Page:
Music

Kanye West: Late Registration

Jozen Cummings

Gorgeously textured and musically ambitious, this album is a testament to West's top-of-the-game production skills, but as an MC he's still got a few lessons to learn.

Kanye West

Late Registration

Label: Roc-A-Fella
US Release Date: 2005-08-30
UK Release Date: 2005-08-29
Amazon affiliate
iTunes affiliate
Amazon
iTunes

+ another review by Justin Cober-Lake

Let's just get this out of the way up front: Kanye's latest album is album-of-the-year at best, not album of the next 20 or 30 or 40 years, which is what various publications have insinuated by giving 'Ye's sophomore effort perfect scores. Even Time magazine was subliminally saying Late Registration is the best thing since pockets on pants when they recently put Kanye on the cover. The problem with all of this is that Late Registration is not all that. It's more like this:

Late Registration continues where The College Dropout left off, opening with a skit featuring Bernie Mac as a school administrator still unsatisfied with Kanye's classroom performance. Mac's tirade fades into the beginning of "Heard 'Em Say", featuring Maroon 5 leader Adam Levine. With its sweet piano chords and Levine's gentle cooing, the track is probably the best hip-hop lullaby to come along since Slick Rick's "Children's Story", as Kanye preaches, "Nothing's ever promised tomorrow, today". But Kanye saves his show-and-tell talent for the end of the piece. As Levine fades out, the track rides on, incorporating various bells and whistles, which move into a warped bass and scathing synthesizers. And here is where we are introduced to 'Ye's special guest of the day, Jon Brion.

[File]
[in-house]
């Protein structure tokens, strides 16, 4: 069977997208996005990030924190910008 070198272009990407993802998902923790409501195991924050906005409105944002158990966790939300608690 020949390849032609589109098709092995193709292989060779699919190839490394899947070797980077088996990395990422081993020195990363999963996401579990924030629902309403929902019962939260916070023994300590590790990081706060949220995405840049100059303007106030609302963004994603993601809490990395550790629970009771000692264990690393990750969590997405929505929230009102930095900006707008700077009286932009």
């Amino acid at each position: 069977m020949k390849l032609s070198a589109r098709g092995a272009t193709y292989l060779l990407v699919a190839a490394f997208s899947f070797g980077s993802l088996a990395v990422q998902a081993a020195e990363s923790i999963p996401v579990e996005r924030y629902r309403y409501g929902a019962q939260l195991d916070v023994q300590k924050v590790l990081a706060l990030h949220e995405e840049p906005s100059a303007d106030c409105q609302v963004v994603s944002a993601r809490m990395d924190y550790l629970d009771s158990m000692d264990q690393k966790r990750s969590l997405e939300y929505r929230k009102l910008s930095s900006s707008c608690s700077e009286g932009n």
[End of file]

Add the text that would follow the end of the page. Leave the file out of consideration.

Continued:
As the producer for Fiona Apple, the Brion choice seems to be nothing more than Kanye's way of telling people, "I'm too cool for hip-hop," but Brion's presence is evident from the beginning, and it's hardly a bad thing. As a colleague of mine wrote, the two of them together have created "some of the most sophisticated, baroque hip-hop ever."

Take "Gone", for example, featuring Consequence and Cam'Ron. Kanye combines his stock-in-trade production method -- chopping up Otis Redding's version of "It's Too Late (She's Gone)" -- with Brion's short bursts of dense strings, which weave in and out over a "Chopsticks"-like piano line. When the chorus comes in, a full orchestra lays down a plush soundbed underneath Kanye and Cam'Ron, who harmonize "We strive at home / I ride on chrome" along with the Redding sample. Cam'Ron then abandons form on his verse by continuing to rhyme well into the chorus. And on Consequence's verse, more violins are added as the piano drops out completely.

This kind of complex creativity is found throughout every track on Late Registration. Together, Brion and West have made the most musically ambitious hip-hop album since Outkast's Aquemini. But what prevents Late Registration from achieving that unequivocal classic status is Kanye's alter ego: Kanye, the rapper.

While he certainly sounds more comfortable on the microphone on songs like "Crack Music" and "Drive Slow", there are more than a few tracks and guest appearances that show Kanye's rap game still needs work. On the remix to "Diamonds from Sierra Leone", Jay-Z's witty reference to the sampled track ("Shirley Bassey's in the rear saying exactly / What I've been saying practically, my whole career / The diamond is forever / I've been mining this forever") outshines Kanye's conscious (albeit, noble) talk about the horrors of the diamond trade. The majestic "We Major" is another musical triumph, but the guest appearance by Nas, in which he claims, "I'm Jesse Jackson on the balcony when King got killed / I survived the livest niggas around", takes the cake for the song's best line.

Ironically, Kanye has played an integral role as a producer in classic albums by Jay-Z (The Blueprint Vol. 1) and, more recently, Common (Be), thus proving Kanye is at the head of the class. But what made those albums classic had just as much to do with the MC's as it did with the beats Kanye provided. As Kanye says on "We Major", the album's title was chosen because he's "taking these muh'fuckas back to school", and he does that, musically. But lyrically, Kanye is still a few credits short of graduating to the next level.

7
Music


Books


Film


Recent
Music

Run the Jewels - "Ooh LA LA" (Singles Going Steady)

Run the Jewels' "Ooh LA LA" may hit with old-school hip-hop swagger, but it also frustratingly affirms misogynistic bro-culture.

Books

New Translation of Balzac's 'Lost Illusions' Captivates